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Women Entrepreneurs In MSME Sector Ready To Shine But Are We Doing Enough For Them?
It is indeed encouraging to witness women-owned MSMEs increase in proportion in the overall MSME base — from 13.72 per cent to 20.37 per cent over the past ten years in India
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Once a male-dominated industry, the Indian micro, small and medium enterprise (MSME) sector has come a long way. In the last few years, it has slowly but steadily witnessed an exceptional change as after fighting all the odds, women entrepreneurs made their presence felt.
In India, the number of women-owned SMEs has significantly increased by over 75 per cent in the financial year (FY) 2022, from 4.9 lakh units in the previous financial year to 8.59 lakh units in FY22, as per the government data.
Recently, the country has seen rapid progress in terms of providing incentives for women entrepreneurs to elevate their contribution to the nation's growth story. Also, as per the CIEL HR report, the sector has recorded a relatively higher rate of women participation in the workforce (24 per cent) compared to other industries.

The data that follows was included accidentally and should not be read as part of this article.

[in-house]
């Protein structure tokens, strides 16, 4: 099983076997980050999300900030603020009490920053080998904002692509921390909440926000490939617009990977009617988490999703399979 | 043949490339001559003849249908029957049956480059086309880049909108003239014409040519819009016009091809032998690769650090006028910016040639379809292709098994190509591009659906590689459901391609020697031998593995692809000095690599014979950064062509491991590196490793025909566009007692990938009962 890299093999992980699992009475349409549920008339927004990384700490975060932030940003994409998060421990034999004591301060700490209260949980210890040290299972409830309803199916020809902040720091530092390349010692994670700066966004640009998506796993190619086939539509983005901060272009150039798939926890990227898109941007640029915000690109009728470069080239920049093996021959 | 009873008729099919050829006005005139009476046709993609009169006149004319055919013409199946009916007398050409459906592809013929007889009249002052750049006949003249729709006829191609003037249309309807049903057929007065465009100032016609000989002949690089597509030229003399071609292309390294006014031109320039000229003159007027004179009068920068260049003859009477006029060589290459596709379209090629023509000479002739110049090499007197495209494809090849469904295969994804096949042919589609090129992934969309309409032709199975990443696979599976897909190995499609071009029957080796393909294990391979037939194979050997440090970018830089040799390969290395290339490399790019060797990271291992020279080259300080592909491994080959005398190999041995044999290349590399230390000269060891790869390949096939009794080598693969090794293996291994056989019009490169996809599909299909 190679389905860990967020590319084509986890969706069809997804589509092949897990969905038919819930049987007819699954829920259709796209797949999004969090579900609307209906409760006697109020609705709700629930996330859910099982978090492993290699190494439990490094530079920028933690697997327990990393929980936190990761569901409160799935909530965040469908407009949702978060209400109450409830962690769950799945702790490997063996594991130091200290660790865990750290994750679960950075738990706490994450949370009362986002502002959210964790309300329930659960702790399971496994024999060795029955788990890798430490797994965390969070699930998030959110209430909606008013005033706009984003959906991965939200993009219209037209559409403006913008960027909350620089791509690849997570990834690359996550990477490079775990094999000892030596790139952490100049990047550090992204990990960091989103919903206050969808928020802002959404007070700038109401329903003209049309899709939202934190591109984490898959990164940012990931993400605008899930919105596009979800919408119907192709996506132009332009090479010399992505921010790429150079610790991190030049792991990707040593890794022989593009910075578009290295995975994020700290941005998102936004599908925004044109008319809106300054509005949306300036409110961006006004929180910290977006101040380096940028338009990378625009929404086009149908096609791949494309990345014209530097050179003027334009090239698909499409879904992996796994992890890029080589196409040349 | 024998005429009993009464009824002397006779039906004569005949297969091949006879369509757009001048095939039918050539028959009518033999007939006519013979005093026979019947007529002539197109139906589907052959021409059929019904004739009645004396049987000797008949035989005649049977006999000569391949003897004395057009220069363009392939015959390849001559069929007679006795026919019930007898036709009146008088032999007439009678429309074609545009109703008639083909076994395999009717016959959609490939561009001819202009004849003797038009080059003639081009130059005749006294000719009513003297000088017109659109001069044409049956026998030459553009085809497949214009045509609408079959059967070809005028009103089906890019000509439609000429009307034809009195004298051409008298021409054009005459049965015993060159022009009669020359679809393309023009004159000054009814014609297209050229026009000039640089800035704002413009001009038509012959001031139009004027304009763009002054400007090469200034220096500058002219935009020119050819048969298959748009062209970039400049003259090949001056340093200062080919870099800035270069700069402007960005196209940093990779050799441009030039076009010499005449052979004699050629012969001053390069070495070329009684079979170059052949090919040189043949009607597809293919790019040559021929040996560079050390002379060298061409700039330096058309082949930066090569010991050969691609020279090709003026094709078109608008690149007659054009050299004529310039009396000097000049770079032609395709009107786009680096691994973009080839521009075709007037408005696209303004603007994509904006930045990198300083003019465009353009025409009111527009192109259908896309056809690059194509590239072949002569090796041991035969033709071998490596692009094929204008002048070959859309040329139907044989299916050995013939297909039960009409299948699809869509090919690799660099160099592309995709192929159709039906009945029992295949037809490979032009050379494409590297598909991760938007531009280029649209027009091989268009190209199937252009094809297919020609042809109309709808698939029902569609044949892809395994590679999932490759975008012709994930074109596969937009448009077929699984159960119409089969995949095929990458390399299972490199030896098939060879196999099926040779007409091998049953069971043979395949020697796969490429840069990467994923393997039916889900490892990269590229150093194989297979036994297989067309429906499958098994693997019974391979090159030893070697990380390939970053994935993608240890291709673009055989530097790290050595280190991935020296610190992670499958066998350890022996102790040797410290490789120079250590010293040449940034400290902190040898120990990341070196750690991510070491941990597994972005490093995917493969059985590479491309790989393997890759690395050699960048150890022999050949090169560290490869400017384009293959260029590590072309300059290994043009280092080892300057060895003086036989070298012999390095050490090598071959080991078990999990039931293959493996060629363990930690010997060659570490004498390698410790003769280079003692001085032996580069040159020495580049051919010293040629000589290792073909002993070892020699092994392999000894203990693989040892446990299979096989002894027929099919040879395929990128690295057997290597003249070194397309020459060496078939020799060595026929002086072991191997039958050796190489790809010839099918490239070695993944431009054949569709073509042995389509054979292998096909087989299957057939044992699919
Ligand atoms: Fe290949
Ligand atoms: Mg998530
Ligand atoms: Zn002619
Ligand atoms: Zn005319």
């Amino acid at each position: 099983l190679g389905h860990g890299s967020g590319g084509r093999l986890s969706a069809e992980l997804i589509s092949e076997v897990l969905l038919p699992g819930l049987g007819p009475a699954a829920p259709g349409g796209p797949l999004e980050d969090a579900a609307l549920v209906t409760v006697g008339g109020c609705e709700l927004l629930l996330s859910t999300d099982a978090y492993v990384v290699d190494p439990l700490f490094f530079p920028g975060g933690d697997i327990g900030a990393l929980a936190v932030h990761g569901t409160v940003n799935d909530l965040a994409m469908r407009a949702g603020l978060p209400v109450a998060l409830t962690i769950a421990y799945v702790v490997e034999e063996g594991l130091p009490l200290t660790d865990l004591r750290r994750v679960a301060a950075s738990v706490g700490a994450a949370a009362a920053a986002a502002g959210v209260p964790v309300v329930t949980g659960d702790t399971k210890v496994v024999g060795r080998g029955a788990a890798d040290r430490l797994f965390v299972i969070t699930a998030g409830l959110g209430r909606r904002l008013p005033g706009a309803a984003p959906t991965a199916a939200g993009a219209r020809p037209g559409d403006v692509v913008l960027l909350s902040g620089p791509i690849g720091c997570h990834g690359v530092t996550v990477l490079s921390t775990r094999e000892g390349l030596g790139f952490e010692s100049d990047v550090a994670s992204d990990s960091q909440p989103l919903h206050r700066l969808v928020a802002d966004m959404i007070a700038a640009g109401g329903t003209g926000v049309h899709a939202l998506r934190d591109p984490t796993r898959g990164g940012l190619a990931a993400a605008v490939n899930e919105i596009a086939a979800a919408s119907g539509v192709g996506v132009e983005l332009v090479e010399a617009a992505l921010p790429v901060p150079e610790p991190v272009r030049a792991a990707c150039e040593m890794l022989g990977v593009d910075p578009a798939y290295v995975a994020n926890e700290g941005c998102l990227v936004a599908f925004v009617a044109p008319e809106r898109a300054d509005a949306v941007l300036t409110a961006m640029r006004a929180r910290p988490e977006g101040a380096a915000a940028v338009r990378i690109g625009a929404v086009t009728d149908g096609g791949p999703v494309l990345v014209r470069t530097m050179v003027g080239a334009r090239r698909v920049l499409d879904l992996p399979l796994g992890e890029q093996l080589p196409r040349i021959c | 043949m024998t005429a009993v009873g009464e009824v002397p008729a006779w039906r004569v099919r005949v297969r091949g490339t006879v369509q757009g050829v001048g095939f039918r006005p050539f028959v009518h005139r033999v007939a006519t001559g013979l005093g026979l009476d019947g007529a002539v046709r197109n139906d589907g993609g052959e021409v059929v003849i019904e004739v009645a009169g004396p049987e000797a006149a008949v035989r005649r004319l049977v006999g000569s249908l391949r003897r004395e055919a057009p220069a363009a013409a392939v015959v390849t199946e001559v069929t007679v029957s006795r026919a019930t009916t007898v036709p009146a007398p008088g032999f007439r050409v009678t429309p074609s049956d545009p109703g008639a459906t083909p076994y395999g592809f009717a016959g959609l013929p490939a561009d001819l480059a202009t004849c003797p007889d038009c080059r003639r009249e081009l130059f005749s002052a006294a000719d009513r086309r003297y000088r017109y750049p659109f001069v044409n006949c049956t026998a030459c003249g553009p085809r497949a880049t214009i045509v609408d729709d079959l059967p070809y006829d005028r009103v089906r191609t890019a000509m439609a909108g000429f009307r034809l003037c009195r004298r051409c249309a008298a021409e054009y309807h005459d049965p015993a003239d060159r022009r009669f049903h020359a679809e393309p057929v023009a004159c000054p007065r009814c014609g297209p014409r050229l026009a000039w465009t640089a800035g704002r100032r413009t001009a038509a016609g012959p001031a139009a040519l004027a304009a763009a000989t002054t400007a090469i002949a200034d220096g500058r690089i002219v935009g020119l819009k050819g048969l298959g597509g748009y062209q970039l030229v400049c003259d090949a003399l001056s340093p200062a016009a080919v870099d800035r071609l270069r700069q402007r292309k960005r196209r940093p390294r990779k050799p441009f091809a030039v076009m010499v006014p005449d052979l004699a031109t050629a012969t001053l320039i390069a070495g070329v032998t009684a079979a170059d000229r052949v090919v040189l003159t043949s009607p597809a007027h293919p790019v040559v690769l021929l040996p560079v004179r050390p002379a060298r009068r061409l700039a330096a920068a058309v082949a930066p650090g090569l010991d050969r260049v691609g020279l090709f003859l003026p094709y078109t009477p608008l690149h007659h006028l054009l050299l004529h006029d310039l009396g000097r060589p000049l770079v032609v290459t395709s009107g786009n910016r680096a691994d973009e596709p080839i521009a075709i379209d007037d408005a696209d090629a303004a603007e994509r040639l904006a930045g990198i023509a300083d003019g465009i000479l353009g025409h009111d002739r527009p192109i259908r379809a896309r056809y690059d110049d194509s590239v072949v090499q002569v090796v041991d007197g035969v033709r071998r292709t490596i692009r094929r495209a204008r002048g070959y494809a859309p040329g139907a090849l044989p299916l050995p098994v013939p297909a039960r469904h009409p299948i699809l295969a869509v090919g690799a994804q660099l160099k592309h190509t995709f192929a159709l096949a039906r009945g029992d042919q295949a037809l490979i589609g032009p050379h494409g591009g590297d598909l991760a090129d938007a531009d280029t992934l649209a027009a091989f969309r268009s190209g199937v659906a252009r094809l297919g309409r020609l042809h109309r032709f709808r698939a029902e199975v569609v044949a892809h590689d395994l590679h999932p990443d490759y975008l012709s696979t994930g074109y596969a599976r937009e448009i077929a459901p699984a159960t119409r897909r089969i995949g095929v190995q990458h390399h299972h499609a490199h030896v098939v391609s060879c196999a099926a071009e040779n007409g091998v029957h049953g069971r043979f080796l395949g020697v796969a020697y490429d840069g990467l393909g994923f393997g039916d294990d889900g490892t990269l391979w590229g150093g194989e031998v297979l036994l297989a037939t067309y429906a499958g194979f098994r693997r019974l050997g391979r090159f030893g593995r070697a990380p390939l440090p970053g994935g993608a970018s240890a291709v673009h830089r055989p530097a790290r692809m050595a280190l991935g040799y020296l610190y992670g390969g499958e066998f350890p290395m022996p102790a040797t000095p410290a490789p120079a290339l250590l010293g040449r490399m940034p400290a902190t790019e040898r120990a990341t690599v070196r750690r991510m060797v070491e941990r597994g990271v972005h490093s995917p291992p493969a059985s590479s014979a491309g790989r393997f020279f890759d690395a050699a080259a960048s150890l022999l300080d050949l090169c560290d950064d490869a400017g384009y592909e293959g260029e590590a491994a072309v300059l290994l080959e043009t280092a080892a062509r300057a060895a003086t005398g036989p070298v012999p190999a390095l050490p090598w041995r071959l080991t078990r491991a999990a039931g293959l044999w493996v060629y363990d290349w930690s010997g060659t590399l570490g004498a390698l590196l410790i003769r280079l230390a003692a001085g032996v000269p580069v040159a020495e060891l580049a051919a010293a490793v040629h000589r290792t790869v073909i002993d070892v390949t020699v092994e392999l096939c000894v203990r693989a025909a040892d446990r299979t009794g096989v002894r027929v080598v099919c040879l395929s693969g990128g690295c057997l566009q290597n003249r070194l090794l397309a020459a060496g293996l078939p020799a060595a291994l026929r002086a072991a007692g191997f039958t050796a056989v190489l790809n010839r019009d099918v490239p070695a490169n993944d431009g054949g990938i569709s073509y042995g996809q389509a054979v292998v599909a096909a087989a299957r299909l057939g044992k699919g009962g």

However, are these numbers enough for a country like India — which is one of the fastest-growing economies in the world? On this Women's Entrepreneurship Day, BW Businessworld spoke to female leaders to know what is the current status of women-led MSMEs in India and what are the challenges they still face.
"The current scenario is much better than before and we have seen a rise only in women-led SMEs in India. However, I strongly feel that more participation is expected and should be there from women as they have the potential to drive India’s economic growth," said Prerna Kalra, Co-founder, Daalchini Technologies.
Also Read: Let's Talk About Female Participation In India's Growth Story
In India, only 20 per cent of businesses are women-led and a majority of them fall in the nano business category — over 90 per cent of employing less than two workers.